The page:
HEARING THE CRICKET
A Native American and his friend were in downtown New York City,
walking near Times Square in Manhattan. It was during the noon lunch
hour and the streets were filled with people. Cars were honking their
horns, taxicabs were squealing around corners, sirens were wailing,
and the sounds of the city were almost deafening.
Suddenly, the Native American said, "I hear a cricket."
His friend said, "What? You must be crazy. You couldn't possibly hear a
cricket in all of this noise!"
"No, I'm sure of it," the Native American said, "I heard a cricket."
"That's crazy," said the friend.
The Native American listened carefully for a moment, and then walked
across the street to a big cement planter where some shrubs were
growing. He looked into the bushes, beneath the branches, and sure
enough, he located a small cricket.
His friend was utterly amazed. "That's incredible," said his friend.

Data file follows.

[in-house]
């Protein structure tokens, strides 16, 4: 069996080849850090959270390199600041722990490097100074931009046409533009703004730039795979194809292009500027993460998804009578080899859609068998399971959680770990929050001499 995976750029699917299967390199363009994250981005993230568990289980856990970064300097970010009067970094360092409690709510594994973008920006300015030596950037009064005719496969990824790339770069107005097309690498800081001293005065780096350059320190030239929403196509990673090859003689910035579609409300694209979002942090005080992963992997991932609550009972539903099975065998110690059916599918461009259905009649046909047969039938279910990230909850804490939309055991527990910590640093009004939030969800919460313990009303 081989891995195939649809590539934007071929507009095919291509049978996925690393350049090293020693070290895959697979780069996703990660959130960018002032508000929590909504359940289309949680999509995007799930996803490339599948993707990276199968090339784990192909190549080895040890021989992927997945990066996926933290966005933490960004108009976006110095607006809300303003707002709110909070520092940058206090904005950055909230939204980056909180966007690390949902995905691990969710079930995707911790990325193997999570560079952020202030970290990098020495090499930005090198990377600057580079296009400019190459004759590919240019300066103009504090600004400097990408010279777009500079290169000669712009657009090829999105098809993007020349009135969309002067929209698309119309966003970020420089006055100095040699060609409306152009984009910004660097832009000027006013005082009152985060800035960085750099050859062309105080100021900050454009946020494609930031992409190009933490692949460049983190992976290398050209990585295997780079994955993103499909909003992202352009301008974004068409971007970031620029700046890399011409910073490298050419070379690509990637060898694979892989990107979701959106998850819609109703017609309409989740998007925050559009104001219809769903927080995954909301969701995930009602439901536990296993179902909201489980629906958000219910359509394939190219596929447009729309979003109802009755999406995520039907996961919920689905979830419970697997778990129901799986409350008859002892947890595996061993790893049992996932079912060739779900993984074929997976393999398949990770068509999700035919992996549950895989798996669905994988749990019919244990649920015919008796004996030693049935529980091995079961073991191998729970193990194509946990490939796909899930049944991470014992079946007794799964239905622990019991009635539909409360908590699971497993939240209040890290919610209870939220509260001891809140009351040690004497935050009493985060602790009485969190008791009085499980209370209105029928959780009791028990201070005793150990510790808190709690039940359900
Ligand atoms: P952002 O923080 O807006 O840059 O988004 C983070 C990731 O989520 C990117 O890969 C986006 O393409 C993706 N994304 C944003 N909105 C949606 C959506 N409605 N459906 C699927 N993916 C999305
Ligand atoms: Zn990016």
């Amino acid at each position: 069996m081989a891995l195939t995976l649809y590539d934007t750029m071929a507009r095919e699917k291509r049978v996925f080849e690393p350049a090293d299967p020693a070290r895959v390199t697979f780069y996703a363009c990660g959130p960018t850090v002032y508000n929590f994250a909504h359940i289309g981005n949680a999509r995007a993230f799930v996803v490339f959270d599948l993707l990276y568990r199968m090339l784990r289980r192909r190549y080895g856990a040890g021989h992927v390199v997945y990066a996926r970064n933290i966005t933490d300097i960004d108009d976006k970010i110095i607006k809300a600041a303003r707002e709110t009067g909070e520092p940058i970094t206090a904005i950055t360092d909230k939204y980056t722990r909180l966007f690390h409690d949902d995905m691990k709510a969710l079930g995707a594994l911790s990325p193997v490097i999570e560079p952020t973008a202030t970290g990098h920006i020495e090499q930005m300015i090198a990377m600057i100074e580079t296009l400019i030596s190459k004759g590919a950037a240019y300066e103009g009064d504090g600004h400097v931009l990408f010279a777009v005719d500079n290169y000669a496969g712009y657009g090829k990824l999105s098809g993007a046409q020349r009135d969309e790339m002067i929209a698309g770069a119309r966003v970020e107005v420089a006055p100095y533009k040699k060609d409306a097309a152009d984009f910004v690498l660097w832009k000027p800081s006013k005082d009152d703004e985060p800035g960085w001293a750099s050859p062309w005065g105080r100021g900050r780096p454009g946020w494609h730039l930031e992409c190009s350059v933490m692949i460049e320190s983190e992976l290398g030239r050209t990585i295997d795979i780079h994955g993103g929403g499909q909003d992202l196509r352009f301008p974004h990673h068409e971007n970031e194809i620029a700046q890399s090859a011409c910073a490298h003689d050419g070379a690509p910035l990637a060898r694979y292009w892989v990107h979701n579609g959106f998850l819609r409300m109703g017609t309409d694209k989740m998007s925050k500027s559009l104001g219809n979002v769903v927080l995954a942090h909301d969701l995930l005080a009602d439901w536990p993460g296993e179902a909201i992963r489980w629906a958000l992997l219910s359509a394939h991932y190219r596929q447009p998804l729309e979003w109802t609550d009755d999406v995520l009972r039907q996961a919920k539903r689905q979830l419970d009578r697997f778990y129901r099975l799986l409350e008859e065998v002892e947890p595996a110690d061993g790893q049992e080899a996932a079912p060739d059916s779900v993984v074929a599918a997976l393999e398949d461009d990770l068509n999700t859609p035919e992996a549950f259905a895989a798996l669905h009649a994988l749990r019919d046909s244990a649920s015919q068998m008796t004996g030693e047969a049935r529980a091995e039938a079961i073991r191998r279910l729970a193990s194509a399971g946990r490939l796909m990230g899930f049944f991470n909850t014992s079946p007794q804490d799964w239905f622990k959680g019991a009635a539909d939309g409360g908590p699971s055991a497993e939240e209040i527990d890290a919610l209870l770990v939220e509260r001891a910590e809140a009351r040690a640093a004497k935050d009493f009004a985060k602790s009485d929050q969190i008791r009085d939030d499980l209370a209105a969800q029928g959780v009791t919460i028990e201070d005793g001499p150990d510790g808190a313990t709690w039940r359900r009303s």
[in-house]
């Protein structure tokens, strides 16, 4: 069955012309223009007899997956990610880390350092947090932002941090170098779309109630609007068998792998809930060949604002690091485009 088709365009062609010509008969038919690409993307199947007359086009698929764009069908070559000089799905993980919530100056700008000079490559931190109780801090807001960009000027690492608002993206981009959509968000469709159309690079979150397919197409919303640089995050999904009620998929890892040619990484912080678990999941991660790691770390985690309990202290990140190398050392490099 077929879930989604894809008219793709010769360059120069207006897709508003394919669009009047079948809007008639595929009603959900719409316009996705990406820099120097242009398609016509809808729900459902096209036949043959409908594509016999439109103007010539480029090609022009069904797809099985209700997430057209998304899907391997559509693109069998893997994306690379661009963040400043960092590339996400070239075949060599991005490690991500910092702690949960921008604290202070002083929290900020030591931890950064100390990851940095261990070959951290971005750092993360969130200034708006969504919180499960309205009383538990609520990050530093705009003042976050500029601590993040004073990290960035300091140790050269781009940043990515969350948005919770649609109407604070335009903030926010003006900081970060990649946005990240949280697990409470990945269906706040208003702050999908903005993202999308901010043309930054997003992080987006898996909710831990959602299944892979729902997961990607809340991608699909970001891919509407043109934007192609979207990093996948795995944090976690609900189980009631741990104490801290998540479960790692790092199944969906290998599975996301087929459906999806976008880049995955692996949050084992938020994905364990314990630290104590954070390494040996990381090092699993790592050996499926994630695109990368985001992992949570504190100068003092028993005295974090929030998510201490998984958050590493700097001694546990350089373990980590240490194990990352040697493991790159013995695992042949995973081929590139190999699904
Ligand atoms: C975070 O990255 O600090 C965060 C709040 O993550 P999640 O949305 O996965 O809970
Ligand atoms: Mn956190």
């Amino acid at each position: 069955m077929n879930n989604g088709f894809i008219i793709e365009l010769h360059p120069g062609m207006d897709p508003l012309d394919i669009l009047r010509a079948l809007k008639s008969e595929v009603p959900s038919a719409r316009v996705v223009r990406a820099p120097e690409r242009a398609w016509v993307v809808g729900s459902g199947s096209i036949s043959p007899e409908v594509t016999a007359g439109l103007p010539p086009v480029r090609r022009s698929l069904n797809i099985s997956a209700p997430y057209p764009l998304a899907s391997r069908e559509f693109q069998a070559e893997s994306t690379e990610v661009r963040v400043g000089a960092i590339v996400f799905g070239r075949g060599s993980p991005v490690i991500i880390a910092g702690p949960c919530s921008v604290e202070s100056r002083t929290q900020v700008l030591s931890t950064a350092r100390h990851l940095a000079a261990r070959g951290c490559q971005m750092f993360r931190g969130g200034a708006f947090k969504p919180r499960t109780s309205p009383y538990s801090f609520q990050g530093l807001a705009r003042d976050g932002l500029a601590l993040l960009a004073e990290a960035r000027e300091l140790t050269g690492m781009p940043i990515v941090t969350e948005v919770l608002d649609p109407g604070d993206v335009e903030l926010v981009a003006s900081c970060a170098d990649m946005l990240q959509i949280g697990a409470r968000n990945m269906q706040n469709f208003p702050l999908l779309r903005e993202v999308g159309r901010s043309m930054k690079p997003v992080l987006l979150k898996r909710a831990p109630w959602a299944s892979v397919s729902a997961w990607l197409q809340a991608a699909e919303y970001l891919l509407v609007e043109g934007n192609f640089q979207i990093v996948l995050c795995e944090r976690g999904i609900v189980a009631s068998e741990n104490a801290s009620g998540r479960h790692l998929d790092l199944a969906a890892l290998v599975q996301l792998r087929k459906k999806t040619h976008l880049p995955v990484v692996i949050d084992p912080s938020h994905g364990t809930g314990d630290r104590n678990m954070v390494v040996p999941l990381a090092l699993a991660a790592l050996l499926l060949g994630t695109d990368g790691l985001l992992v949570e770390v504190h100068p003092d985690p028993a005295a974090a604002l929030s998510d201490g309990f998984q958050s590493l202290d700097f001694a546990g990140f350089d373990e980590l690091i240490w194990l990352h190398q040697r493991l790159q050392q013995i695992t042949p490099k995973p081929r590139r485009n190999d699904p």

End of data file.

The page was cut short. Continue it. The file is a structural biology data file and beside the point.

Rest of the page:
"You must have superhuman ears!"
"No," said the Native American. "My ears are no different from yours.
It all depends on what you're listening for."
"But that can't be!" said the friend. "I could never hear a cricket in
"Yes, it's true," came the reply. "It depends on what is really
important to you. Here, let me show you." He reached into his pocket,
pulled out a few coins, and discreetly dropped them on the sidewalk.
And then, with the noise of the crowded street still blaring in their
ears, they noticed every head within twenty feet turn and look to see
if the money that tinkled on the pavement was theirs.
"See what I mean?" asked the Native American. "It all depends on
what's important to you."